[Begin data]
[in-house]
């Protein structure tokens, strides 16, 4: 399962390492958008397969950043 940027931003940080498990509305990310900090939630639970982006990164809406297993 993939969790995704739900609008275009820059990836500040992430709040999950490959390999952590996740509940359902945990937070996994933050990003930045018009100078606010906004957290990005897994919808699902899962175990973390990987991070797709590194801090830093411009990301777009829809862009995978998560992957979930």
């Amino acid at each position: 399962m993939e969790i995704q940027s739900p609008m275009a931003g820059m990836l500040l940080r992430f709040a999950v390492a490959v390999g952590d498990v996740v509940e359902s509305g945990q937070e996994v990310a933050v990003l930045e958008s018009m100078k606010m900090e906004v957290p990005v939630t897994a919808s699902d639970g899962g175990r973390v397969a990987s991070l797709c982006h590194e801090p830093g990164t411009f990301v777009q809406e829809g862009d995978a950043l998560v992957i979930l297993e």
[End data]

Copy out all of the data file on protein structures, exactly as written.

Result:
[in-house]
């Protein structure tokens, strides 16, 4: 399962390492958008397969950043 940027931003940080498990509305990310900090939630639970982006990164809406297993 993939969790995704739900609008275009820059990836500040992430709040999950490959390999952590996740509940359902945990937070996994933050990003930045018009100078606010906004957290990005897994919808699902899962175990973390990987991070797709590194801090830093411009990301777009829809862009995978998560992957979930």
């Amino acid at each position: 399962m993939e969790i995704q940027s739900p609008m275009a931003g820059m990836l500040l940080r992430f709040a999950v390492a490959v390999g952590d498990v996740v509940e359902s509305g945990q937070e996994v990310a933050v990003l930045e958008s018009m100078k606010m900090e906004v957290p990005v939630t897994a919808s699902d639970g899962g175990r973390v397969a990987s991070l797709c982006h590194e801090p830093g990164t411009f990301v777009q809406e829809g862009d995978a950043l998560v992957i979930l297993e």